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Psychiatr Dev. 1984 Summer;2(2):131-8.

Prolactin, aggression and hostility: a discussion of recent studies.


Several studies are summarized in which the relationship of high prolactin levels and self-rated anger-hostility was examined. The Symptom Questionnaire, a state measure which contains an anger-hostility scale, was included in all studies. Women with hyperprolactinemic amenorrhea were found to have higher hostility scores than amenorrheic women with normal prolactin levels. In another study, hyperprolactinemic women were found to have higher hostility scores than female family practice patients, random employees and there was a nonsignificant trend for higher hostility scores than in female nonpsychotic psychiatric outpatients. In both studies, depression and anxiety were also significantly higher. When bromocriptine, a prolactin lowering drug, was administered to hyperprolactinemic women in a double blind crossover study, there was a significant and progressive decrease of hostility, depression and anxiety while on bromocriptine, parallel with the decrease in prolactin and no change on placebo. Post-partum women who had high prolactin levels were significantly more hostile than a control group of employees and as hostile as hyperprolactinemic women. Hyperprolactinemic males were no more hostile than controls. The relationship of prolactin to post-partum aggression in mammals is briefly reviewed. The findings are inconclusive; in the three species studied, postpartum aggression is perhaps enhanced, but does not depend on high prolactin levels. There are no studies on the relationship of prolactin levels and violence in women. Hostility associated with high prolactin levels in postpartum women is perhaps a phylogenetic remnant which may have had the evolutionary advantage of protecting the young.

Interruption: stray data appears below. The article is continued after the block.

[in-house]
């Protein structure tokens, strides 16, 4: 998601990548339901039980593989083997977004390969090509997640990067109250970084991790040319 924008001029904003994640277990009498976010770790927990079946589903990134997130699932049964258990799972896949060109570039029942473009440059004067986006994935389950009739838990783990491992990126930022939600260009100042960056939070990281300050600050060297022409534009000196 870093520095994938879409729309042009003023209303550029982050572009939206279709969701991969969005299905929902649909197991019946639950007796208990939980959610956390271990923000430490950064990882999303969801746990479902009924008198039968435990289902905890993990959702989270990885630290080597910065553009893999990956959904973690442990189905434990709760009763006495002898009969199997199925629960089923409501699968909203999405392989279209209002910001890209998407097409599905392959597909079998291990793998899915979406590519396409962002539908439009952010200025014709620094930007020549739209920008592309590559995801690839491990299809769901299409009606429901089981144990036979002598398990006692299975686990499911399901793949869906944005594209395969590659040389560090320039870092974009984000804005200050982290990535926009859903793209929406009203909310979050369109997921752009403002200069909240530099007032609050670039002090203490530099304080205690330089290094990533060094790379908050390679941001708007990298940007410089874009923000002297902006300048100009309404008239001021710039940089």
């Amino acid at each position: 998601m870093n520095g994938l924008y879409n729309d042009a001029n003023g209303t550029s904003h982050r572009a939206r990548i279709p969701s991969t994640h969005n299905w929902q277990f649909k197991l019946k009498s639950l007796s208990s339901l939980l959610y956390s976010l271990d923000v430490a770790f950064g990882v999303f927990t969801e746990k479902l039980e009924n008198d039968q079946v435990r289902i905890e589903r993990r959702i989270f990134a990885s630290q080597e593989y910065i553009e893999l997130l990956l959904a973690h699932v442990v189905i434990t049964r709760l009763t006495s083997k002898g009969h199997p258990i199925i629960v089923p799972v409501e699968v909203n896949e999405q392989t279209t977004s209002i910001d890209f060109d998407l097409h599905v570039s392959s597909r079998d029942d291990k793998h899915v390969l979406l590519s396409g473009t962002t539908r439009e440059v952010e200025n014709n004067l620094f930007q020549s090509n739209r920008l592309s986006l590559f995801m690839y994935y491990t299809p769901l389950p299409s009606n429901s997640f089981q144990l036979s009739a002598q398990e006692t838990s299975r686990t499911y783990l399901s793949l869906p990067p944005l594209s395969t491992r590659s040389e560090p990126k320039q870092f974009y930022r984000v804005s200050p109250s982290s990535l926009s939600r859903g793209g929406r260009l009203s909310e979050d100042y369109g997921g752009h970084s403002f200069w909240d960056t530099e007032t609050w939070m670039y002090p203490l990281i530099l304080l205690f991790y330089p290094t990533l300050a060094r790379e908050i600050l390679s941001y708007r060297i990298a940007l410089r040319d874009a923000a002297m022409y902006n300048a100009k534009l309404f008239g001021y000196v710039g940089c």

[Indexed for MEDLINE]

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